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Surgeon building a heart valve that can grow and repair itself


The work of pediatric heart surgeon Frank Hanley, MD, an expert in the repair of defective heart valves, is the focus of a San Francisco Chronicle piece today:

Hanley is one of a handful of researchers around the country trying to build a heart valve made of living human tissue that would grow with a child and repair itself over time. It's a remarkably complicated task that incorporates stem cell science and biomechanical engineering, and an understanding of exactly how tissues grow and function amid the constant rush of blood in a beating heart - and scientists have been stuck on it for more than a decade.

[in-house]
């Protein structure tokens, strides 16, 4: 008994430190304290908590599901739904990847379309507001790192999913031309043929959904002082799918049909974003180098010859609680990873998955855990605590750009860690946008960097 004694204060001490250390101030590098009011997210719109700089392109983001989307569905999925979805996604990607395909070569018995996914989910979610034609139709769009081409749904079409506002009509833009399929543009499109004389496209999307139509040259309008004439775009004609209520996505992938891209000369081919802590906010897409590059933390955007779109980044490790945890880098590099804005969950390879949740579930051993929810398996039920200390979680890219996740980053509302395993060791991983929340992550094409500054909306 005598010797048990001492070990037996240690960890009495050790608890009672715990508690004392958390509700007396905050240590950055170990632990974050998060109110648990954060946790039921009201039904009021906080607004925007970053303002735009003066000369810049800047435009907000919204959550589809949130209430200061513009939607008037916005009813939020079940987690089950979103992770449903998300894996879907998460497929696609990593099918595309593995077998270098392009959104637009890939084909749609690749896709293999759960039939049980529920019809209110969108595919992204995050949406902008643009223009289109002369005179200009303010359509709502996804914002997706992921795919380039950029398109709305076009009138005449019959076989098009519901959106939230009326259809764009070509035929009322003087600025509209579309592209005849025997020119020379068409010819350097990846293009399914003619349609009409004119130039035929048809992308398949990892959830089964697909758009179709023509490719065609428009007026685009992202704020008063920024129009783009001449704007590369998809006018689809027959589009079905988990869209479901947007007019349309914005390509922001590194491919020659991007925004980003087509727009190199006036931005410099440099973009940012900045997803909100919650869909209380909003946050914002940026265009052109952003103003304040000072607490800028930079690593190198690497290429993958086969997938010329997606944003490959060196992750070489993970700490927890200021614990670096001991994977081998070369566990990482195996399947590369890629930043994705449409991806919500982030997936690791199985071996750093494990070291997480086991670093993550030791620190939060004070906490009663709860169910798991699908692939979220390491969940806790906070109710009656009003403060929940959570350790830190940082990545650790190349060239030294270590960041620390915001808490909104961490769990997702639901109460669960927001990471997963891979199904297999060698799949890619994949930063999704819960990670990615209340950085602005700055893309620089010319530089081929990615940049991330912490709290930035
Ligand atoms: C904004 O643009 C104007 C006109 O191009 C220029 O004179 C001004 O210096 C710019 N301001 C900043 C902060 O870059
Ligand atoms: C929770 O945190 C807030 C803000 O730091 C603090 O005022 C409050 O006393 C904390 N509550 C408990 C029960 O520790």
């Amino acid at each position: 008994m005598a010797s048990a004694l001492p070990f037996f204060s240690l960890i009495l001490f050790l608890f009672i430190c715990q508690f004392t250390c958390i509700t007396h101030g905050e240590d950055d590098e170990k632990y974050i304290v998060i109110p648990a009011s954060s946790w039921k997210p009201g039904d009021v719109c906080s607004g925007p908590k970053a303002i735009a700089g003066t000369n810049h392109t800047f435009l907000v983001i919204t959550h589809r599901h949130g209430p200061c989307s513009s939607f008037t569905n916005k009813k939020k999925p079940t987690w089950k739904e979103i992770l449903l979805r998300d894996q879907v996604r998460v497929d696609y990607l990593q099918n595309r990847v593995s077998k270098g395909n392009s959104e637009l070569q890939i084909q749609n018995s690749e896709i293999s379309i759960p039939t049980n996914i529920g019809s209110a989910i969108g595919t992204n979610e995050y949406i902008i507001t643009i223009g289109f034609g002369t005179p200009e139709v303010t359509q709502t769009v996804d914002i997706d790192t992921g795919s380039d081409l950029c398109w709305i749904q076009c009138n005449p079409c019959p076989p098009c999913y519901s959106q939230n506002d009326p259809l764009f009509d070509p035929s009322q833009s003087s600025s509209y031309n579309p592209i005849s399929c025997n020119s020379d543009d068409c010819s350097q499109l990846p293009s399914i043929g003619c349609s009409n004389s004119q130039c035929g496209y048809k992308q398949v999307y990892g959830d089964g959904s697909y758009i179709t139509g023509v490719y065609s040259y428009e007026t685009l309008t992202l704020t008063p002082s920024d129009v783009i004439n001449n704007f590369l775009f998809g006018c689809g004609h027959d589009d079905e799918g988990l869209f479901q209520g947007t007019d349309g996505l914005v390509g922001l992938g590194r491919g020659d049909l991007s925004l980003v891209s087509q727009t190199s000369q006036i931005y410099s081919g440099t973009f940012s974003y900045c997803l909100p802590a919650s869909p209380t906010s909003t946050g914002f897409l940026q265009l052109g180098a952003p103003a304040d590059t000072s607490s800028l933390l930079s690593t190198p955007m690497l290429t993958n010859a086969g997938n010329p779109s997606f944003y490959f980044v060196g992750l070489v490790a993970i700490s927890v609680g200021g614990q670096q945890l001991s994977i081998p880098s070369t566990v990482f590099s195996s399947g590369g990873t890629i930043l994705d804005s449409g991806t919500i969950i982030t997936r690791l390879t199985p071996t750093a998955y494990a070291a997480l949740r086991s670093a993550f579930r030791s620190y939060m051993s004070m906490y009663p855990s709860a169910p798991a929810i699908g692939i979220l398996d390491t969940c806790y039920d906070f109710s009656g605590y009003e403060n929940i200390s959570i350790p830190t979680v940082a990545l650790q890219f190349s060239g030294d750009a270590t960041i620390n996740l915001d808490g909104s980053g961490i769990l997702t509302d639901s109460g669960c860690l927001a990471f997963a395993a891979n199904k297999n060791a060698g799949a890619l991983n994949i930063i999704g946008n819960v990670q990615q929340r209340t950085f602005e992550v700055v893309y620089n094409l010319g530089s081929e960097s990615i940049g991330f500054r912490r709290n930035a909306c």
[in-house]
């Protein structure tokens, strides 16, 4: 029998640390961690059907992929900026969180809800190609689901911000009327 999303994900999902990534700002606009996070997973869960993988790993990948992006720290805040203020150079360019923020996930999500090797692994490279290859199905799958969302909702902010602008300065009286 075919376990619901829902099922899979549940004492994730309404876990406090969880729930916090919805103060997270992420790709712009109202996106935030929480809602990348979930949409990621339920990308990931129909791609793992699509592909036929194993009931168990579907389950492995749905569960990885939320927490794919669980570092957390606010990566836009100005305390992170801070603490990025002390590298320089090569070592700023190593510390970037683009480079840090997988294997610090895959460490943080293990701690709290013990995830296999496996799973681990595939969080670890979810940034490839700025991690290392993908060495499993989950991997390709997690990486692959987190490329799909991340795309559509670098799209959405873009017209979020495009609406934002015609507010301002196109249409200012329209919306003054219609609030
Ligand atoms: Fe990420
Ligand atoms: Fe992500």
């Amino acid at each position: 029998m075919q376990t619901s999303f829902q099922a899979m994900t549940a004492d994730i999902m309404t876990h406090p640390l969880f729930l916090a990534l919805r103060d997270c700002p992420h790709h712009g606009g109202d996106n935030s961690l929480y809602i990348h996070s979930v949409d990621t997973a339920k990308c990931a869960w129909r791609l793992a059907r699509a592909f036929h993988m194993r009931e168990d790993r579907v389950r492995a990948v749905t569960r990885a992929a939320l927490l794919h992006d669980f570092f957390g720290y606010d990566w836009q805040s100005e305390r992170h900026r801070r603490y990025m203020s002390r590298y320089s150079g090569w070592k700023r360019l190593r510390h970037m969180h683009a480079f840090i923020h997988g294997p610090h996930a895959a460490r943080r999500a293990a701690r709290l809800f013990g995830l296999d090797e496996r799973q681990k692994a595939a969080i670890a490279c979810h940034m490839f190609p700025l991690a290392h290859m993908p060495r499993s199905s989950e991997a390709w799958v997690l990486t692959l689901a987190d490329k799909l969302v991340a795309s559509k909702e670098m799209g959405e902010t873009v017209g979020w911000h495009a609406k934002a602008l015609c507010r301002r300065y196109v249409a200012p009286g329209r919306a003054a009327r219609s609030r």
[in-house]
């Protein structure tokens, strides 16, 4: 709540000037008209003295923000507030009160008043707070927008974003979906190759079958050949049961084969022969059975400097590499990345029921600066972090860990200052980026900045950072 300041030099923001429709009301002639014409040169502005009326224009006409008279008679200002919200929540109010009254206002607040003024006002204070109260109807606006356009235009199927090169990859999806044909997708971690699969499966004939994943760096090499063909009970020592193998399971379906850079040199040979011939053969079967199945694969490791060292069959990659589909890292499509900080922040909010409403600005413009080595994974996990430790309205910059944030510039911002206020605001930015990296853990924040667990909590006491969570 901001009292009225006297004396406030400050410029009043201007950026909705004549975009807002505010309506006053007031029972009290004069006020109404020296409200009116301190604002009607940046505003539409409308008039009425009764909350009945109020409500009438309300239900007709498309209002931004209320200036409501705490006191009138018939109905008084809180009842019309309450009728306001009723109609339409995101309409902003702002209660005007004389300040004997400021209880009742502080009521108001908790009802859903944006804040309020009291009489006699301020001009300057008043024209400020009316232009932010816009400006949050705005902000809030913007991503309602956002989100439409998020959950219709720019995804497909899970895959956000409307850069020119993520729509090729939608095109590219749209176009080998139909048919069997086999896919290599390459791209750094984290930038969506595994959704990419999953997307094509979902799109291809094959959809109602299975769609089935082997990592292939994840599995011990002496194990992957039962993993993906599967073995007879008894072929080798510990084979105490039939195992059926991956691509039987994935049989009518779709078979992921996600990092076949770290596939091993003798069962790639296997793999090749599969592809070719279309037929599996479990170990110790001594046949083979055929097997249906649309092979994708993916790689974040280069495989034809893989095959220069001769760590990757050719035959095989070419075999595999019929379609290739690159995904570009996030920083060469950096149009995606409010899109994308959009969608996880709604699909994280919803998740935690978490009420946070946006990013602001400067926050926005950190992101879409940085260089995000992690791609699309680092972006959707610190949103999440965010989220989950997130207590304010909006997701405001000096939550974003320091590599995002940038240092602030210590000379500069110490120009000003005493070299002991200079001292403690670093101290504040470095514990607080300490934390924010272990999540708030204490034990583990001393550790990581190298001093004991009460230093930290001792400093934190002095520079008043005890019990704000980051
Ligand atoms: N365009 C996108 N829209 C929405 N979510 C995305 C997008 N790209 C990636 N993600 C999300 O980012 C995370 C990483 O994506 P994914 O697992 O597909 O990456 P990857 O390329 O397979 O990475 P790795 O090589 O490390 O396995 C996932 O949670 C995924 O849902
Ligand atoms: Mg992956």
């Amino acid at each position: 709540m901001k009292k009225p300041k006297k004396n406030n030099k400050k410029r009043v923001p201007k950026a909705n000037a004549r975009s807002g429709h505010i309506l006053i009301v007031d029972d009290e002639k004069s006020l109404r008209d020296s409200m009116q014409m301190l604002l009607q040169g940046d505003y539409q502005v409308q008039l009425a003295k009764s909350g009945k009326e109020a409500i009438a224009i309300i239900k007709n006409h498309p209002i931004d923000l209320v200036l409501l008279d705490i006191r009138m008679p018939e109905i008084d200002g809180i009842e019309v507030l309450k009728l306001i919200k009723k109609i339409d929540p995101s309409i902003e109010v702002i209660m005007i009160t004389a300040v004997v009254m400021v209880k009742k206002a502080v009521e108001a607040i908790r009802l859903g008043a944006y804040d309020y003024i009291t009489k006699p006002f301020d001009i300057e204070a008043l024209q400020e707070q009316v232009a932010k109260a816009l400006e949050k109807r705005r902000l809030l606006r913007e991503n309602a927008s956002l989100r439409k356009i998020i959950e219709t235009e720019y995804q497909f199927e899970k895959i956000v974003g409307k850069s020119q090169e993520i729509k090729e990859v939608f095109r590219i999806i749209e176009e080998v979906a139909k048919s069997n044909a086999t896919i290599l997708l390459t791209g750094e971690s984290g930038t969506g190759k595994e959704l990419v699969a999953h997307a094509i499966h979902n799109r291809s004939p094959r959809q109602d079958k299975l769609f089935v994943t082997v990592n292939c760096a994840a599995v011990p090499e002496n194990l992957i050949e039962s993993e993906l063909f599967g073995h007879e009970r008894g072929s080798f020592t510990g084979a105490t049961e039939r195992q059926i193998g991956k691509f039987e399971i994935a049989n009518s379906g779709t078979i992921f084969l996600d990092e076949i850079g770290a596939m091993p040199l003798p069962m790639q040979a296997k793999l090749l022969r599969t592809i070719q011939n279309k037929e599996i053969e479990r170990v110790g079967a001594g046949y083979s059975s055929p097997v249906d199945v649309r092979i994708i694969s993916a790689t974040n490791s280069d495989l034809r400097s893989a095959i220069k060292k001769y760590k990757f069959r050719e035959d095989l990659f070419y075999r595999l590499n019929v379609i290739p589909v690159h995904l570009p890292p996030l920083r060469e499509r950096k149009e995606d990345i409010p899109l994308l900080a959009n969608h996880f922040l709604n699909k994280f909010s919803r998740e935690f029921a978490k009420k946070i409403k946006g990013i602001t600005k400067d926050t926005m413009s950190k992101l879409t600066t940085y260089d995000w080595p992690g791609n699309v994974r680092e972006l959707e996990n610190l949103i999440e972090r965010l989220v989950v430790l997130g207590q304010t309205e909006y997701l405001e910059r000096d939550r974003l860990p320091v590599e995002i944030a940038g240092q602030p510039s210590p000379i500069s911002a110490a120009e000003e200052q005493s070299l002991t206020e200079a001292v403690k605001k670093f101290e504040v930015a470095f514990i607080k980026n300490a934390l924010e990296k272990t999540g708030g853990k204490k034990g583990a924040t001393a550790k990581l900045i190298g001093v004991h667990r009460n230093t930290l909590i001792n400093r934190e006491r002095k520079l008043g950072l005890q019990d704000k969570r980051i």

Hanley, who directs the Children's Heart Center at Lucile Packard Children's Hospital, said the research described in the article is "years, maybe decades, away from being used in humans." But the hope is that the work will eventually eliminate the lifetime of surgeries that children with valve defects now face.

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